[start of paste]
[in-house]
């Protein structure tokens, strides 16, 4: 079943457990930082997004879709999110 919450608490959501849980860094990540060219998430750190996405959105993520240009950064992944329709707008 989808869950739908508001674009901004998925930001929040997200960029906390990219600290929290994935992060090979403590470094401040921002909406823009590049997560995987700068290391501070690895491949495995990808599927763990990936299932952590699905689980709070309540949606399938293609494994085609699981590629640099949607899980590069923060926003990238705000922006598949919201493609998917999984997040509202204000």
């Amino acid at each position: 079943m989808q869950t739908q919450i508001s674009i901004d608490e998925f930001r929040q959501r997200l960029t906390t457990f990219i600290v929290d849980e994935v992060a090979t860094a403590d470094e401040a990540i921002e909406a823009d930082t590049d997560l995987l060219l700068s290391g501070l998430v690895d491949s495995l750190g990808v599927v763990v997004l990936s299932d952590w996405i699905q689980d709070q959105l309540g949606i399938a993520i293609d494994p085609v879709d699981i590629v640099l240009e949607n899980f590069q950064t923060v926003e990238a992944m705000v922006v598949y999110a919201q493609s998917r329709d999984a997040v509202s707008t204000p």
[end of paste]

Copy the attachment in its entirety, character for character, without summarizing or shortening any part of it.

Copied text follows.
[in-house]
């Protein structure tokens, strides 16, 4: 079943457990930082997004879709999110 919450608490959501849980860094990540060219998430750190996405959105993520240009950064992944329709707008 989808869950739908508001674009901004998925930001929040997200960029906390990219600290929290994935992060090979403590470094401040921002909406823009590049997560995987700068290391501070690895491949495995990808599927763990990936299932952590699905689980709070309540949606399938293609494994085609699981590629640099949607899980590069923060926003990238705000922006598949919201493609998917999984997040509202204000």
């Amino acid at each position: 079943m989808q869950t739908q919450i508001s674009i901004d608490e998925f930001r929040q959501r997200l960029t906390t457990f990219i600290v929290d849980e994935v992060a090979t860094a403590d470094e401040a990540i921002e909406a823009d930082t590049d997560l995987l060219l700068s290391g501070l998430v690895d491949s495995l750190g990808v599927v763990v997004l990936s299932d952590w996405i699905q689980d709070q959105l309540g949606i399938a993520i293609d494994p085609v879709d699981i590629v640099l240009e949607n899980f590069q950064t923060v926003e990238a992944m705000v922006v598949y999110a919201q493609s998917r329709d999984a997040v509202s707008t204000p």